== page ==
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A CT scan enables detection and treatment of the common cause of high blood pressure.

Health & FitnessA CT scan enables detection and treatment of the common cause of high blood pressure.

Doctors at Queen Mary University of London and Barts Hospital and Cambridge University Hospital have conducted research using a new type of CT scan to illuminate tiny nodules in hormone glands. Treatment of high blood pressure By removing them. Nodules are discovered in one in twenty hypertensive patients.

The research, published today in Nature Medicine, solves a 60-year-old problem of how to detect hormone-producing nodules without a difficult catheter study that is available in only a handful of hospitals, and often fails. Research has also found that, when combined with a urine test, the scan detects a group of patients who come out of all their comorbidities. Blood pressure medications after treatment.

Also read: High Blood Pressure: Simple Ways to Control Blood Pressure During Cold Wave

128 people took part in a new scan study after doctors discovered their High blood pressure (high blood pressure) was caused by a steroid hormone, aldosterone. Scans show that in two-thirds of patients with elevated aldosterone, it is coming from a benign nodule in just one of the adrenal glands, which can then be safely removed. The scan uses a very short-acting dose of methomidate, a radioactive dye that sticks only to the aldosterone-producing nodule. The scan was as accurate as the old catheter test, but was quick, painless and technically successful in every patient. Until now, the catheter test was unable to predict which patients would be completely cured of high blood pressure after surgical removal of the valve. In contrast, the combination of a ‘hot nodule’ on scan and urine steroid test was detected in 18 of 24 patients who had normalized blood pressure with all their medications.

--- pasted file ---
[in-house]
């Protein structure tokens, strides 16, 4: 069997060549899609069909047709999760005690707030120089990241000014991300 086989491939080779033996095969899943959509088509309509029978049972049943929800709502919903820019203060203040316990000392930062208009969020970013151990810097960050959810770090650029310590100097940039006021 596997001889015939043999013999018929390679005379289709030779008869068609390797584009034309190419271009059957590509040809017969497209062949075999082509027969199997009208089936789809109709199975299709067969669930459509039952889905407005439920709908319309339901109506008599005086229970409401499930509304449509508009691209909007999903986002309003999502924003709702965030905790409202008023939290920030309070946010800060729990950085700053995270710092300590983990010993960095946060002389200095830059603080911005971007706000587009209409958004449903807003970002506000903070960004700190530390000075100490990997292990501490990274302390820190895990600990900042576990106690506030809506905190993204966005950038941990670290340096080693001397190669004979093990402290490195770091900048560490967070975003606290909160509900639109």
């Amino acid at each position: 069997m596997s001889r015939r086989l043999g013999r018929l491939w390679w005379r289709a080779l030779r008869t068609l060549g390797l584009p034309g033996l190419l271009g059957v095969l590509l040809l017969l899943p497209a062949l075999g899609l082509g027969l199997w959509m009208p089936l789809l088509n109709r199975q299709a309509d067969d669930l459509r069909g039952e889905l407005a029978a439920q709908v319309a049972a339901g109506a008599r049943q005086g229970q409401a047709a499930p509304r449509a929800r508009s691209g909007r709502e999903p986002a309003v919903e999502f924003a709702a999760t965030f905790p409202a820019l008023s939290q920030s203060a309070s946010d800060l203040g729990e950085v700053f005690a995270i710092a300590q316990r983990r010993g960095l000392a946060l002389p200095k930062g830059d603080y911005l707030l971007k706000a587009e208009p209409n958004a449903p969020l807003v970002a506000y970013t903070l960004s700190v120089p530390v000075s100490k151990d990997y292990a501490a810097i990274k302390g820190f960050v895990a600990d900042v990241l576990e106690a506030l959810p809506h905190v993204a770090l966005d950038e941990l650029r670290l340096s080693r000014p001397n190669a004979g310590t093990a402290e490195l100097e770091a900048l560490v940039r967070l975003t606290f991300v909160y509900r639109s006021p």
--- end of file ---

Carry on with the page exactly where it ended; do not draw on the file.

The study, which involved patients from the Barts Hospital, Cambridge University Hospital, and Guy’s and St Thomas’, and the universities of Glasgow and Birmingham, was supported by a partnership between the National Institute for Health and Care Research (NIHR) and the Medical Research Council (MRC). Funding was provided. Bart’s Charity, and the British Heart Foundation.

Professor Morris Brown, co-senior author of the study and professor of endocrine hypertension at Queen Mary University of London, said: “These aldosterone-producing nodules are very small and easily missed on a routine CT scan. They glow for a few minutes. After our injection, they emerge as a clear cause of high blood pressure, which can often be cured. So far, 99% are difficult to diagnose and lack tests. Never has. Hopefully that’s going to change.”

Professor William Drake, co-senior author of the study and professor of clinical endocrinology at Queen Mary University of London, said: “This study was the culmination of years of hard work and collaboration between centers across the UK. Ground Energy and Drive-In talented research fellows who have selflessly devoted their time and energy during the national pandemic emergency while doing this innovative work. The future of research in this field is in very safe hands.”

In most people with high blood pressure (hypertension), the cause is unknown, and the condition requires lifelong treatment through drugs. Previous research from a group at Queen Mary University discovered that in 5-10 percent of people with high blood pressure, it is caused by a gene mutation in the adrenal gland that results in excess production of the steroid hormone aldosterone. Aldosterone causes the body to retain salt, raising blood pressure. Patients with excessive blood levels of aldosterone are resistant to treatment with commonly used drugs for high blood pressure and are at increased risk of heart attack and stroke.

This story was published without editing the text from a wire agency feed.


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